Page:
Chemistry–Climate Model Simulations of Twenty-First Century Stratospheric Climate and Circulation Changes
Butchart, Neal and Cionni, I. and Eyring, V. and Shepherdyring, T.G. and Waugh, D.W. and Akiyoshi, H. and Austin, J. and Brühl, C. and Chipperfield, M. and Cordero, E. and Dameris, M. and Deckert, R. and Dhomse, S. and Frith, S. and Garcia, R.R. and Gettelman, A. and Giorgetta, A. and Kinnison, D. E. and Li, F. and Mancini, E. and McLandress, C. and Pawson, S. and Pitari, G. and Plummer, D.A. and Rozanov, E. and Sassi, F. and Scinocca, J.F. and Shibata, K. and Steil, B. and Tian , W. (2010) Chemistry–Climate Model Simulations of Twenty-First Century Stratospheric Climate and Circulation Changes. Journal of Climate, 23, pp. 5349-5374. DOI: 10.1175/2010JCLI3404.1 .
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The response of stratospheric climate and circulation to increasing amounts of greenhouse gases (GHGs) and ozone recovery in the twenty-first century is analyzed in simulations of 11 chemistry–climate models using near-identical forcings and experimental setup. In addition to an overall global cooling of the stratosphere in the simulations (0.59 ± 0.07 K decade−1 at 10 hPa), ozone recovery causes a warming of the Southern Hemisphere polar lower stratosphere in summer with enhanced cooling above. The rate of warming correlates with the rate of ozone recovery projected by the models and, on average, changes from 0.8 to 0.48 K decade−1 at 100 hPa as the rate of recovery declines from the first to the second half of the century. In the winter northern polar lower stratosphere the increased radiative cooling from the growing abundance of GHGs is, in most models, balanced by adiabatic warming from stronger polar downwelling. In the Antarctic lower stratosphere the models simulate an increase in low temperature extremes required for polar stratospheric cloud (PSC) formation, but the positive trend is decreasing over the twenty-first century in all models. In the Arctic, none of the models simulates a statistically significant increase in Arctic PSCs throughout the twenty-first century. The subtropical jets accelerate in response to climate change and the ozone recovery produces a westward acceleration of the lower-stratospheric wind over the Antarctic during summer, though this response is sensitive to the rate of recovery projected by the models. There is a strengthening of the Brewer–Dobson circulation throughout the depth of the stratosphere, which reduces the mean age of air nearly everywhere at a rate of about 0.05 yr decade−1 in those models with this diagnostic. On average, the annual mean tropical upwelling in the lower stratosphere (70 hPa) increases by almost 2% decade−1, with 59% of this trend forced by the parameterized orographic gravity wave drag in the models. This is a consequence of the eastward acceleration of the subtropical jets, which increases the upward flux of (parameterized) momentum reaching the lower stratosphere in these latitudes.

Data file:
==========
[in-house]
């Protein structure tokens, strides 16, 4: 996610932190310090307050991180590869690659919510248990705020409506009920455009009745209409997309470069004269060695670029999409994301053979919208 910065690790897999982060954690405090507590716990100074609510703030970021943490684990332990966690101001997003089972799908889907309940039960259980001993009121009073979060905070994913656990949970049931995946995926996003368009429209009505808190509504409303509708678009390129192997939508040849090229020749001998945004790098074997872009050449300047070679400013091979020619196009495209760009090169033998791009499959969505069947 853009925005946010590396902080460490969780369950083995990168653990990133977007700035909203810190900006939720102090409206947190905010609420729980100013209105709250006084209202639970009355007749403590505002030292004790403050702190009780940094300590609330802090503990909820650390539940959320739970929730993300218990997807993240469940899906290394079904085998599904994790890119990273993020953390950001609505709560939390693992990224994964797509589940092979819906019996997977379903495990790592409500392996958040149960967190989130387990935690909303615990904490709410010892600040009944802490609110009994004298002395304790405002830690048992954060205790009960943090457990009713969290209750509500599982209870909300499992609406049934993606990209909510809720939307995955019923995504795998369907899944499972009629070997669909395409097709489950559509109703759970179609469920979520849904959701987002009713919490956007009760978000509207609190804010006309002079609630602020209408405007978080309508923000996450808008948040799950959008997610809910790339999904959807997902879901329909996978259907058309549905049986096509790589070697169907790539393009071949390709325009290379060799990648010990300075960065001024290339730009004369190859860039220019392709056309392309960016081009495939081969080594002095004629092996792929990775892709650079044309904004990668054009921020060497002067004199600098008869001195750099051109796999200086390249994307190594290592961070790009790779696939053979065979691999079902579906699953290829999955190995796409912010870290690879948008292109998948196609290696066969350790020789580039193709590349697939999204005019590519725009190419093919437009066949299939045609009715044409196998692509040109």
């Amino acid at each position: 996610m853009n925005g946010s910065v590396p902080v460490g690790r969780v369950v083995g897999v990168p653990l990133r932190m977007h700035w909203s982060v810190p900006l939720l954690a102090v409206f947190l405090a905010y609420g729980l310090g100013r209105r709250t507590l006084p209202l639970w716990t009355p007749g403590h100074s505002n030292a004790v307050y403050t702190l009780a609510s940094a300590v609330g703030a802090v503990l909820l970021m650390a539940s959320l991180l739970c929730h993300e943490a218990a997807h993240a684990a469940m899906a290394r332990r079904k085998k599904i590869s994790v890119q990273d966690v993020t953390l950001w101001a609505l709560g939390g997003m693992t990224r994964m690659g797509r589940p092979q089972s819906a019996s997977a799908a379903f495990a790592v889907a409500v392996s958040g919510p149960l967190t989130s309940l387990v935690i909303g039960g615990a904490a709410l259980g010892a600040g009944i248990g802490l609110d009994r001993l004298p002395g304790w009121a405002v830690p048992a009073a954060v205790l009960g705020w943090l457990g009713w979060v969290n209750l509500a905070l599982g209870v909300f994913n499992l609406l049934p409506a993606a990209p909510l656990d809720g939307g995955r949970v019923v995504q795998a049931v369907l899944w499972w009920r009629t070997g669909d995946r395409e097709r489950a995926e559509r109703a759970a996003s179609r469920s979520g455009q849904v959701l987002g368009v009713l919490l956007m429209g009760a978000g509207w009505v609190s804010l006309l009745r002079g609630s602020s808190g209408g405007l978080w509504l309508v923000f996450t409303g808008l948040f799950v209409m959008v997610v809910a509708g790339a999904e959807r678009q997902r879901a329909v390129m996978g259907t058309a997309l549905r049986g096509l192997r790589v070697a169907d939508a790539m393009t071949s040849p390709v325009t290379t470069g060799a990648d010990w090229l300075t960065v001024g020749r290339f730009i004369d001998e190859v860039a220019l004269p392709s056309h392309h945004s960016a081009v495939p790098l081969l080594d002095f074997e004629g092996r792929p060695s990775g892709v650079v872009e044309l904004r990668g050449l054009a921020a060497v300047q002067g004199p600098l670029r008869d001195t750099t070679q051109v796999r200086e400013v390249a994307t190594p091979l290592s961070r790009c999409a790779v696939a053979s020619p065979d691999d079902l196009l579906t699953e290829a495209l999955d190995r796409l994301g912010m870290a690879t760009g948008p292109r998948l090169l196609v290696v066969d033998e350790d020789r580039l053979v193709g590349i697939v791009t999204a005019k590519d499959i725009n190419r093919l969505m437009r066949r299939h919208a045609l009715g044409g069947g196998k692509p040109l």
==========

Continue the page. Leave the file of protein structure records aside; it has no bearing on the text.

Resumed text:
|Title:||Chemistry–Climate Model Simulations of Twenty-First Century Stratospheric Climate and Circulation Changes|
|Journal or Publication Title:||Journal of Climate|
|In Open Access:||No|
|In ISI Web of Science:||Yes|
|Page Range:||pp. 5349-5374|
|Keywords:||Chemistry, atmospheric, Climate models, Stratosphere, Greenhouse gases, Ozone|
|HGF - Research field:||Aeronautics, Space and Transport|
|HGF - Program:||Space|
|HGF - Program Themes:||W EO - Erdbeobachtung|
|DLR - Research area:||Space|
|DLR - Program:||W EO - Erdbeobachtung|
|DLR - Research theme (Project):||W - Vorhaben Atmosphären- und Klimaforschung (old)|
|Institutes and Institutions:||Institute of Atmospheric Physics > Atmospheric Dynamics|
|Deposited By:||Jana Freund|
|Deposited On:||05 Jan 2011 14:12|
|Last Modified:||26 Mar 2013 13:25|
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